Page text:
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Frank Lloyd Wright Home Set To Hit Market For First Time In More Than Five Decades

by Doug Pitorak

Frank-Lloyd-Wright-The-Winslow-House-Peter-Walker-Jameson-Sotheby's-International-Realty-Chris-Feurer-Pamela-Tilton

The Winslow House, a River Forest estate designed by late architect Frank Lloyd Wright, is set to hit the market Dec. 16 for the first time in more than fifty years.

Jameson Sotheby’s International Realty will represent the Walker family when it lists their historic River Forest residence, The Winslow House, on the market Dec. 16 for $2.4 million.

The home, known as the William H. Winslow House, was built in 1893 and is prestigious architect Frank Lloyd Wright’s first independent commission, according to a recent press release.

Chris Feurer, CEO of Jameson Sotheby’s, said the company is ecstatic to be a part of history.

“The Winslow House exemplifies a truly exceptional living experience, and is so special because it is the type of landmark home that rarely comes on the market,” Feurer said. “We’re honored to be entrusted with the sale of this important piece of architectural history, which is as cherished today as it has been for generations.”

The home features an original, hand-carved front door and quarter-sewn white oak flooring, the release said. William H. Winslow, the initial owner of the estate, made some lasting changes to the home, much of which exists in ironwork that decorates the inside and outside of the home.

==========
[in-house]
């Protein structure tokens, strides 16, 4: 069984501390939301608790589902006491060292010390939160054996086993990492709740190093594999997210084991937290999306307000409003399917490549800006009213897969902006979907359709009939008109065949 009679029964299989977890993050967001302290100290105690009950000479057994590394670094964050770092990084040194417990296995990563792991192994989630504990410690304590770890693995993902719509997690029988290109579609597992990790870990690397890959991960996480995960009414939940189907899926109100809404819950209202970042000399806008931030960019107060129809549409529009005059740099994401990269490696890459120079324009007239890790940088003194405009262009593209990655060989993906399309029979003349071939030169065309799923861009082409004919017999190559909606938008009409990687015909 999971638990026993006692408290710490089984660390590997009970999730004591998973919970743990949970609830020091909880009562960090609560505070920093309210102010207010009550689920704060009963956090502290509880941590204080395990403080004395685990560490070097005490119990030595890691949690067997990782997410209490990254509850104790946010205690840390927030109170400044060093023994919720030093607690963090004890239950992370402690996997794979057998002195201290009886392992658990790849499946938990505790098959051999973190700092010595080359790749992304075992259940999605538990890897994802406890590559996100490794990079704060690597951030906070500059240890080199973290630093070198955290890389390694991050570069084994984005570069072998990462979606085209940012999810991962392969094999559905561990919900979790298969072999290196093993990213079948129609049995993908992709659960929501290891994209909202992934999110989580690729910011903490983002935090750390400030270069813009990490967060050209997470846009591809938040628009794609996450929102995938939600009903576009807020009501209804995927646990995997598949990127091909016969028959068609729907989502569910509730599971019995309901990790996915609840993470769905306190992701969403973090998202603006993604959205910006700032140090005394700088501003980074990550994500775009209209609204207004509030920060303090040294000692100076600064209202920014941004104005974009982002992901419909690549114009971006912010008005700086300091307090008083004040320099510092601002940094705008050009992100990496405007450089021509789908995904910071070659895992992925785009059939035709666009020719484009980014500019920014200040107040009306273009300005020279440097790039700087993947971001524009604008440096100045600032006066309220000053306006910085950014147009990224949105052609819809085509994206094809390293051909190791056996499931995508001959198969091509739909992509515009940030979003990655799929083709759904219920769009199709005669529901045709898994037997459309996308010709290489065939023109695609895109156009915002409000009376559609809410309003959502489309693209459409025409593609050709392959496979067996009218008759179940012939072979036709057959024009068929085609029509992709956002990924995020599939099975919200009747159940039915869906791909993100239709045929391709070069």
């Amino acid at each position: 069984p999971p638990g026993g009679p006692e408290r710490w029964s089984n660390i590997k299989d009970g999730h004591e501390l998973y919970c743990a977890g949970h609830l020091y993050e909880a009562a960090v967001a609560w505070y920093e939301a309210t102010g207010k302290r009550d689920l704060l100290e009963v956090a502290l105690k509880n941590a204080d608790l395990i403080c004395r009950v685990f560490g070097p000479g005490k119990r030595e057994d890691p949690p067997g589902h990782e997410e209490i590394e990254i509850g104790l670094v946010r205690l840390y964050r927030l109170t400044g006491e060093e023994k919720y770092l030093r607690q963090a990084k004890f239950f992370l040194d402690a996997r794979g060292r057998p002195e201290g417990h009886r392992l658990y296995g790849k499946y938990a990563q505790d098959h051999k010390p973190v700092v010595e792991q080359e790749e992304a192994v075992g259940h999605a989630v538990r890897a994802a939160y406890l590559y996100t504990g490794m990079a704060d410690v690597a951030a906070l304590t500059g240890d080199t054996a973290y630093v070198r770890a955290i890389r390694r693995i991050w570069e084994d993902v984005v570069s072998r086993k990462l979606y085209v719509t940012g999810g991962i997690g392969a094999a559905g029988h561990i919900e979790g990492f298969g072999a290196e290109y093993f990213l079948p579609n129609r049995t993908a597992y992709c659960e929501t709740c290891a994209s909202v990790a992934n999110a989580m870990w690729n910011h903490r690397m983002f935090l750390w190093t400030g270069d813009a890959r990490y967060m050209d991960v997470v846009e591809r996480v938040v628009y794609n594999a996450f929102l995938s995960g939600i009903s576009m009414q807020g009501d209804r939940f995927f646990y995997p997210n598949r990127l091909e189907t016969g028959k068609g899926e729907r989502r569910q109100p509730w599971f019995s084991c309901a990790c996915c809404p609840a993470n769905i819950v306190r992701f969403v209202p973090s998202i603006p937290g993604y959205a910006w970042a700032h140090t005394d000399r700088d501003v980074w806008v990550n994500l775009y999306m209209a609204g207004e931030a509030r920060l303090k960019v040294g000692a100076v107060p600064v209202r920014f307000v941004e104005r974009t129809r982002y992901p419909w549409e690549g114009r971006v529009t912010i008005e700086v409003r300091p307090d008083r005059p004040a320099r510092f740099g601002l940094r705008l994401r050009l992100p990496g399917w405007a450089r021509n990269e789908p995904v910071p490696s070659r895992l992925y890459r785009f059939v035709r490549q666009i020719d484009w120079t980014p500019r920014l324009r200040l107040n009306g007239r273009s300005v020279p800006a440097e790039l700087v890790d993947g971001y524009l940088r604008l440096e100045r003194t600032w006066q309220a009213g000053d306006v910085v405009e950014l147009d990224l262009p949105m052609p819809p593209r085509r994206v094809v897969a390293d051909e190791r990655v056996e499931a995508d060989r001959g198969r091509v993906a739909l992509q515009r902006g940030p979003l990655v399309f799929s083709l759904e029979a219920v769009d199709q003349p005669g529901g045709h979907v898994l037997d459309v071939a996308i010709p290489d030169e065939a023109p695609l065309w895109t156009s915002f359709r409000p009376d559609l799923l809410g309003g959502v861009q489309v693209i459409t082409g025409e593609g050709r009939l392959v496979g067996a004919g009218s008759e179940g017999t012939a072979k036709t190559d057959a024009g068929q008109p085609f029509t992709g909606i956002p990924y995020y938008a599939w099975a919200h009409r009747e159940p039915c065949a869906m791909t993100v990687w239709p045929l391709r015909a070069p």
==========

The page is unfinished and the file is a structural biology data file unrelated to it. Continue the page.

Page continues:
The Winslow House remains truer to Wright’s original design than many of his other homes, according to Pamela Tilton, the Jameson Sotheby’s broker representing the Walker family.

“While other Frank Lloyd Wright homes have endured decades of remodeling, the Winslow House is one of the best-preserved Wright homes,” Tilton said. “The seller has owned the home for more than 55 years, and there have only been five owners in its entire 120-year history.”

The four-bedroom, 5,036-square-foot home comes with a library, a fire place-equipped living room, 3.5 bathrooms and a servant’s quarters. The home’s hipped roof, Roman brick and wide eaves evoke Wright’s Prairie style, the release said.

Not everything about the house remained unchanged. Today, the back porch is enclosed and the kitchen is updated. The first floor features a powder room. The original floor plan is in tact, and, according to Tilton, one finds plenty of tiny, cozy spots to read. She says the home, with its few modern features, blends the charm of the late 1800s with a contemporary lifestyle.

The home is one of 17 Wright homes that the American Institute of Architects mandated be preserved forever. The National Register of Historic Places added The Winslow Home to its records in 1970.

Pete Walker, a member of the selling family, expressed respect for the historic place his family lived, and asked the next homeowners to follow suit.

“My family has cared for this home for more than 55 years, and it holds a special place for us and for all who admire Wright’s work,” Walker said. “My brothers and I grew up in this home and we hope that the next family will be good stewards and enjoy the home as much as we did for decades to come.”

Wright died in 1959.

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